What Will Be Big Science News in 2017?Ryan White
Lots of us look hopefully towards the future and the changes it will bring at the start of a new year, and here at InterFocus we are no different. One of our favourite things about working with the science community is finding out what the next big advancements will be. With one month down in 2017, we have rounded up the news stories we think are going to be the biggest over the next 12 months.
Air pollution is already big news as the new year kicks off, with London breaching its annual limits in the first five days. China’s air pollution has reached deadly levels, and Paris is once again banning cars for limited periods in the hope of cutting pollution levels. NO2 pollution, which is largely produced by diesel vehicles, causes 5,900 early deaths every year in London alone. In April 2016, MPs called air pollution a “public health emergency” after it was revealed that most air quality zones across the country break legal limits. Sadiq Khan, Mayor of London, has doubled the funding dedicated to reducing air pollution to £875m, so we can expect to hear more on the issue throughout the year
Microbeads have been at the centre of much environmental debate and in 2017 they are finally going to be banned. The tiny pieces of plastic can be found in everything from exfoliating facial scrubs to cleaning detergents, and they’re bad news for the environment. Mainly found in products that end up being washed down the drain, the microbeads end up in oceans and rivers where they wreak havoc on marine life. Mussels and fish which mistake the plastic for food can’t digest it, so it remains in the gut and can affect fish growth. More than 357,000 people signed a petition for microbeads to be banned and it is expected to come into force sometime in the middle of the year.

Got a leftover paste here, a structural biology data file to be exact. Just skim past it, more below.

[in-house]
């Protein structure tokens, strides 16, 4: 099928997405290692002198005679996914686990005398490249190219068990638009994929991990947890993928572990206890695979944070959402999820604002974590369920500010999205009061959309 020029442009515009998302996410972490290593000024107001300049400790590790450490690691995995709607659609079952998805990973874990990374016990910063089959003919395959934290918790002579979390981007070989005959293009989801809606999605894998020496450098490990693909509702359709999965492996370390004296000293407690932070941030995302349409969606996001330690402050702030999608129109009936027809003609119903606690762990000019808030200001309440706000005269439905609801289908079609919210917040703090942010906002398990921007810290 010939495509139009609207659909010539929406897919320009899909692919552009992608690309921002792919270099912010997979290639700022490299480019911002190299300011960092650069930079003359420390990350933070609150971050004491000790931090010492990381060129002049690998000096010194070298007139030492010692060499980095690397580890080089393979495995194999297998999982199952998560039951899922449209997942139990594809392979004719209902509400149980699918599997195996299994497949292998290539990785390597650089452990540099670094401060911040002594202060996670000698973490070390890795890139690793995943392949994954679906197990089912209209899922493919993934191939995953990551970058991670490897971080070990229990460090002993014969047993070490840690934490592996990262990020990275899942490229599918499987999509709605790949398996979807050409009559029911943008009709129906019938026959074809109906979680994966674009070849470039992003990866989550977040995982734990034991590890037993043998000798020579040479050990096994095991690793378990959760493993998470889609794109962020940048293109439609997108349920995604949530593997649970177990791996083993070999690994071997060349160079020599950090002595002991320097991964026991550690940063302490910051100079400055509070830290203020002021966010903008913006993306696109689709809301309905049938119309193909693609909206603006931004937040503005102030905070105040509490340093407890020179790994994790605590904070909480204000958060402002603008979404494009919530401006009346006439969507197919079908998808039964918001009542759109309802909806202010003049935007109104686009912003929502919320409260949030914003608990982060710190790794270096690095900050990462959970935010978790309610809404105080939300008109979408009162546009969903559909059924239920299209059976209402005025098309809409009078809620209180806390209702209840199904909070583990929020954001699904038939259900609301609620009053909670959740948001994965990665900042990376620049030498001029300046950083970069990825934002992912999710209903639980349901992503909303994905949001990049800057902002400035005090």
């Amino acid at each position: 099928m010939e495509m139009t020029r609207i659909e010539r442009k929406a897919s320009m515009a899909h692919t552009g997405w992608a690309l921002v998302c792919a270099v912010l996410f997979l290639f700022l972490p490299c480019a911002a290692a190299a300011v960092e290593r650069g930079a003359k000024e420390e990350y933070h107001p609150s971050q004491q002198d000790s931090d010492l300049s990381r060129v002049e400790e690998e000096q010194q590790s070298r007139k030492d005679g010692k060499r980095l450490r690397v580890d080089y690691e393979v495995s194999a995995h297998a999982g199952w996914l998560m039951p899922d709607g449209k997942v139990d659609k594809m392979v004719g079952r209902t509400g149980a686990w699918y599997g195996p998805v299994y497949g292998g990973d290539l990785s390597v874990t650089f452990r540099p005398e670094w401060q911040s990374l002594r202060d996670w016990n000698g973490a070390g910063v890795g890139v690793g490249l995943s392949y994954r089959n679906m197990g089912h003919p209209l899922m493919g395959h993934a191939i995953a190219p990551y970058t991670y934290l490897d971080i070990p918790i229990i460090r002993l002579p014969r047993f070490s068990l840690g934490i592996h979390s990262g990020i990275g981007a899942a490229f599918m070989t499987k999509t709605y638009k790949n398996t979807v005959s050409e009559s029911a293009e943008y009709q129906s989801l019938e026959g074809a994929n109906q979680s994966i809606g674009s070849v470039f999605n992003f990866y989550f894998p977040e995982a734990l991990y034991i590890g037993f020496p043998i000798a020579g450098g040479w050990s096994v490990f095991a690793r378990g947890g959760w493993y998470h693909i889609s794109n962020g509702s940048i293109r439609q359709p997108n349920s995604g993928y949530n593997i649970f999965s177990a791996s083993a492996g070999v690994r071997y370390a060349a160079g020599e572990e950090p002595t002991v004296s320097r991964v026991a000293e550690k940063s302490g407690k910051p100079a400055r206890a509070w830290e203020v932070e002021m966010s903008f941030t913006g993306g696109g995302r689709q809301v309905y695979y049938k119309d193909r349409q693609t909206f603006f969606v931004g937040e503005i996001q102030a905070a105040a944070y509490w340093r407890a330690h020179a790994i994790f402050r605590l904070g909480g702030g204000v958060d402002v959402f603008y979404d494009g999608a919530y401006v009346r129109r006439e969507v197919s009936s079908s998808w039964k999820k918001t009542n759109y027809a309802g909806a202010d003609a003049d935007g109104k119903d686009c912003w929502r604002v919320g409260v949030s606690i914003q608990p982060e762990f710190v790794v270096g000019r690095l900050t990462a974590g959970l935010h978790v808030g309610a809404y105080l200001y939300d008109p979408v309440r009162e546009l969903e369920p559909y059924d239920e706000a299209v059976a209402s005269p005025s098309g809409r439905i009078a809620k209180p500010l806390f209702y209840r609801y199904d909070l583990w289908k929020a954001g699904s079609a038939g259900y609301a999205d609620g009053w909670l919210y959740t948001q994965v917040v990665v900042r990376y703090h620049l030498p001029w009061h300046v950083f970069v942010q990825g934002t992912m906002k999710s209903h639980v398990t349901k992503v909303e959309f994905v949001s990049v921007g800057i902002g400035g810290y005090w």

Renewable Energy Powering Google
Each Google search uses the amount of energy it takes to power a 60W light bulb for 17 seconds, so it’s little surprise that Google accounts for around 0.01% of the world’s energy usage. To combat this significant carbon footprint, Google has set the aim of running entirely on renewable energy by the end of this year. As the world’s largest corporate buyer of renewable electricity, Google have been creeping towards this goal for some time, but 2017 is the year it will finally happen. As part of the RE100 initiative, 83 of the world’s largest companies have made a commitment to go 100% renewable by 2020, but Google will hopefully lead the pack by achieving it this year.
This is the year to get scared about antibiotic resistance. Common diseases such as gonorrhoea and urinary tract infections are becoming resistant to our last lines of defence against them, meaning that many more people will die from common bacterial infections. In 2017, the fact that we have reached a turning point in antibiotic resistance will become more evident, with outbreaks such as that of super gonorrhoea in 2016 becoming more common. If antibiotic resistance is not prevented from spreading it is likely that common operations will become extremely dangerous in as little as 15 years. Let’s hope 2017 is also the year that scientists find a solution to this problem.
Scientists have long been developing HIV vaccines, and in 2017 clinical trials for a new vaccine will move into their second phase. Although the first phase of trials didn’t measure the effectiveness of the vaccine, they did prove that it can be safely tolerated by the human body. The team working on it also saw promising results in the HIV-positive patients it was tested on, with the vaccine triggering an immune response.
Made in an entirely different way to previous HIV vaccine attempts, the new vaccine uses particles of killed whole HIV-1 that has been genetically modified not to infect human cells. These types of vaccines are the most commonly used, meaning that this advancement is a really exciting one when it comes to fighting the HIV virus.
Tightest Knot Ever Made
Set to be a big year for broken records, 2017 started with researchers in Manchester creating the tightest knot ever made. It is built out of 192 atoms linked in a long chain, then curled in a triple loop that crosses itself eight times. The entire knot is only two-millionths of a millimetre wide, around 200,000 times thinner than a human hair. More than just an exercise in precision control, learning how to weave strands of atoms opens up a world of possibilities when it comes to developing new materials.
If you and your research team are currently working on a big 2017 breakthrough, but you need to update your research lab then the team at InterFocus can help. For more information about our bespoke fitted labs, visit our homepage or call our team on 01223 894 833.